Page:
Leading Jewish groups come to aid of Oklahoma tornado victims
UPDATED: Prominent national and international Jewish organizations are coming to the aid of the victims of the devastating tornado that ripped through the Oklahoma City region on May 20, with wind speeds of up to 200 miles per hour, killing 24 people, including nine children.
Despite the area being home to only some 5,000 Jews, local Jewish groups such as Chabad of Oklahoma City are doing their part to assist in disaster relief.
“The Oklahoma City community is very friendly toward Jews and incredibly supportive of Eretz Yisrael, and that is why we are especially committed to doing everything we can to help. We want there to be a noticeable response from our community,” Rabbi Ovadia Goldman told the Jewish Press on Tuesday morning.
Chabad has offered an array of help to those in need, including offers of shelter, monetary assistance, cellphones, food and clothing.
Meanwhile, other international Jewish organizations have opened relief funds for the victims of the tornado.
The Jewish Federations of North America announced Tuesday that it is setting up an Oklahoma City Tornado Relief Fund, dedicated to gathering aid from across the Jewish federation community. Donations can be made online or through local federations.
In Toronto, an e-blast sent by UJA Federation of Greater Toronto stated, “UJA’s fund will meet needs identified by the Jewish Federation of Greater Oklahoma City, and [it will] support the relief efforts of IsraAID: The Israel Forum for International Humanitarian Aid, an Israeli-based humanitarian organization that responds to emergencies all over the world, and has partnered with UJA of Greater Toronto regularly to help victims of natural disasters since the December 2005 tsunami in Southeast Asia.”
Steven Shulman, the Toronto federation’s campaign director and counsel, told The CJN that thousands of people have been traumatized by the tornado. He noted that IsraAID will be working with local relief people to address post-trauma relief.
“People want to have this opportunity to make a statement about Jewish values in response to terrible tragedies like this,” he said.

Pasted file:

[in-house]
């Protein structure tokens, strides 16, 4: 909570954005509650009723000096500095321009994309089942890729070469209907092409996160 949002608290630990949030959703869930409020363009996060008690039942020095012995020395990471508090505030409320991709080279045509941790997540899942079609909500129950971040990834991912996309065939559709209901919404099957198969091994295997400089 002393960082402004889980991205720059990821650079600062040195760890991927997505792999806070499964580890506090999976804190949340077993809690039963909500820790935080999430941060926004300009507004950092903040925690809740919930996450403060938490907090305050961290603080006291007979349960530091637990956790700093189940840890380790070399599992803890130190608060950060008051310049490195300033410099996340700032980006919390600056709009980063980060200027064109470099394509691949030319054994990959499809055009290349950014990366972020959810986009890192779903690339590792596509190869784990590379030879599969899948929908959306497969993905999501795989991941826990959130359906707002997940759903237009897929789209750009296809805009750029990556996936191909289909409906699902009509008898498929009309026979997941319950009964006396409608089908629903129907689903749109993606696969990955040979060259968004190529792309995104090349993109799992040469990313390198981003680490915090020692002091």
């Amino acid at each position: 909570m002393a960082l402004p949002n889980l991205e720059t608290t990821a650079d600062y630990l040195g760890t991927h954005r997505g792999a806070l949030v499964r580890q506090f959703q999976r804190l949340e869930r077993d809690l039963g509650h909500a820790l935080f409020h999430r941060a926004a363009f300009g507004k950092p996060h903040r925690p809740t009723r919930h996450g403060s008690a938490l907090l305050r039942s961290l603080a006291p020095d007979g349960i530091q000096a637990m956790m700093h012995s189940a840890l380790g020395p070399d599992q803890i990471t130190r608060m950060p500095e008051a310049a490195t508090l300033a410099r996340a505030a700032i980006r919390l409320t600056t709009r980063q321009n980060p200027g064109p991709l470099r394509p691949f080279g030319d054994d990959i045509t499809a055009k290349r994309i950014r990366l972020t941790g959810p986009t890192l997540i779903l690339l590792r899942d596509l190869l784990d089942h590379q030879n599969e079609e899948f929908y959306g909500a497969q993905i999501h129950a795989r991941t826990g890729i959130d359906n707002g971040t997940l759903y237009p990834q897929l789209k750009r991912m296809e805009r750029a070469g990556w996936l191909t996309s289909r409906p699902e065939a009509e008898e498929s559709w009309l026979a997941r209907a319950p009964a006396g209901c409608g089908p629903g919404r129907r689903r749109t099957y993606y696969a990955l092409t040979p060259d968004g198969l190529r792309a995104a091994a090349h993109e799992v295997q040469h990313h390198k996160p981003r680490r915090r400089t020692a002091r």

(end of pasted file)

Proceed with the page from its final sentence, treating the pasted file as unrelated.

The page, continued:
As well, the Canadian Council of Reform Judaism (CCRJ) is accepting donations as part of the Union for Reform Judaism’s (URJ) Oklahoma aid effort. Donations can be made at ccrj.ca/donations (click on “Disaster Relief Canada”).
Sandy Levy, CCRJ’s co-ordinator of programming and administration, told The CJN, “We’re just all devastated and saddened by the loss.”
In a May 21 news release, URJ announced that it is “working closely with our congregations in the affected region to assure the safety of their congregants, their neighbours, their structures and to determine next steps in relief work.”
“We are numb with grief, and yet inspired by the heroic resilience of the people of Oklahoma. Our thoughts and prayers go out to all those impacted by this horrific tragedy,” said URJ president Rabbi Rick Jacobs in the release. “For now, we will collect donations and distribute them to the American Red Cross and others on the ground in Oklahoma. As other needs arise, perhaps including volunteers to assist with the cleanup and rebuilding, we stand ready to help in any way possible.”
B’nai B’rith International has also opened its Flood, Tornado and Hurricane Disaster Relief Fund. This fund has helped victims of other major disasters such as Hurricane Sandy in 2012, and the earthquakes in Japan in 2011 and Haiti in 2010.
“No amount of advanced warning could have prepared the people of Moore for the horrors this storm has brought. We’re going to do our best to help these people get back on their feet,” B’nai B’rith International President Allan J. Jacobs said in a statement.
Donations to the B’nai B’rith International fund can be made online.
With files from Frances Kraft.